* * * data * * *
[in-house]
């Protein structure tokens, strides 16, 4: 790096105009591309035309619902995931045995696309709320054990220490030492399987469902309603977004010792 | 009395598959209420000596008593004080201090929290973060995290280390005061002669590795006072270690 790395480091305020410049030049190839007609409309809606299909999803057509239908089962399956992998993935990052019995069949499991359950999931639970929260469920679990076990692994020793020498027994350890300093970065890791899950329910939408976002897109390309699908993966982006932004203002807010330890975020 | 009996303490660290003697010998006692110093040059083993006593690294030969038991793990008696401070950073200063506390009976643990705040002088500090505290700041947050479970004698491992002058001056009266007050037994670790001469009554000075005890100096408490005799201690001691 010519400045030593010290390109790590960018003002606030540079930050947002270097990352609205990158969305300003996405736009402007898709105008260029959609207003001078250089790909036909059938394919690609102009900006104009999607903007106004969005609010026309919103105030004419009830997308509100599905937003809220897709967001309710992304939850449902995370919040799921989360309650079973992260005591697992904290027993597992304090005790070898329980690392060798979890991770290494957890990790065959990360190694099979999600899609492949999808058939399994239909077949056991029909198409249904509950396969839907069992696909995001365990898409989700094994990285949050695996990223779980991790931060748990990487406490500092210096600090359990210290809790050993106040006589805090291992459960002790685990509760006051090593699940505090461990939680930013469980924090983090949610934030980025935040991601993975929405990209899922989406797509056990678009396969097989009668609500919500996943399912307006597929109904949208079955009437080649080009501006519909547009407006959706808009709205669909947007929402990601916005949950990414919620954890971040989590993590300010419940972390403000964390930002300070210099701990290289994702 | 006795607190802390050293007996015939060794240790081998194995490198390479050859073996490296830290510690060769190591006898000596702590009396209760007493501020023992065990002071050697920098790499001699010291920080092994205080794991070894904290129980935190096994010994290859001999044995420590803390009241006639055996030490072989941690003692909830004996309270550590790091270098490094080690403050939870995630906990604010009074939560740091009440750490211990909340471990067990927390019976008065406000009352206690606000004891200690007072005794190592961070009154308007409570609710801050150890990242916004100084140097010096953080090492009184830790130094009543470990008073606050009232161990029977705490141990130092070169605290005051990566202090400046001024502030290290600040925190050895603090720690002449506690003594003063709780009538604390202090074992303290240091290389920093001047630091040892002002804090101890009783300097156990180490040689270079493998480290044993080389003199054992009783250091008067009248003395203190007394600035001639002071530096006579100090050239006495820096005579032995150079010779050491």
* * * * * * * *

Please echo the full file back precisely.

[in-house]
């Protein structure tokens, strides 16, 4: 790096105009591309035309619902995931045995696309709320054990220490030492399987469902309603977004010792 | 009395598959209420000596008593004080201090929290973060995290280390005061002669590795006072270690 790395480091305020410049030049190839007609409309809606299909999803057509239908089962399956992998993935990052019995069949499991359950999931639970929260469920679990076990692994020793020498027994350890300093970065890791899950329910939408976002897109390309699908993966982006932004203002807010330890975020 | 009996303490660290003697010998006692110093040059083993006593690294030969038991793990008696401070950073200063506390009976643990705040002088500090505290700041947050479970004698491992002058001056009266007050037994670790001469009554000075005890100096408490005799201690001691 010519400045030593010290390109790590960018003002606030540079930050947002270097990352609205990158969305300003996405736009402007898709105008260029959609207003001078250089790909036909059938394919690609102009900006104009999607903007106004969005609010026309919103105030004419009830997308509100599905937003809220897709967001309710992304939850449902995370919040799921989360309650079973992260005591697992904290027993597992304090005790070898329980690392060798979890991770290494957890990790065959990360190694099979999600899609492949999808058939399994239909077949056991029909198409249904509950396969839907069992696909995001365990898409989700094994990285949050695996990223779980991790931060748990990487406490500092210096600090359990210290809790050993106040006589805090291992459960002790685990509760006051090593699940505090461990939680930013469980924090983090949610934030980025935040991601993975929405990209899922989406797509056990678009396969097989009668609500919500996943399912307006597929109904949208079955009437080649080009501006519909547009407006959706808009709205669909947007929402990601916005949950990414919620954890971040989590993590300010419940972390403000964390930002300070210099701990290289994702 | 006795607190802390050293007996015939060794240790081998194995490198390479050859073996490296830290510690060769190591006898000596702590009396209760007493501020023992065990002071050697920098790499001699010291920080092994205080794991070894904290129980935190096994010994290859001999044995420590803390009241006639055996030490072989941690003692909830004996309270550590790091270098490094080690403050939870995630906990604010009074939560740091009440750490211990909340471990067990927390019976008065406000009352206690606000004891200690007072005794190592961070009154308007409570609710801050150890990242916004100084140097010096953080090492009184830790130094009543470990008073606050009232161990029977705490141990130092070169605290005051990566202090400046001024502030290290600040925190050895603090720690002449506690003594003063709780009538604390202090074992303290240091290389920093001047630091040892002002804090101890009783300097156990180490040689270079493998480290044993080389003199054992009783250091008067009248003395203190007394600035001639002071530096006579100090050239006495820096005579032995150079010779050491």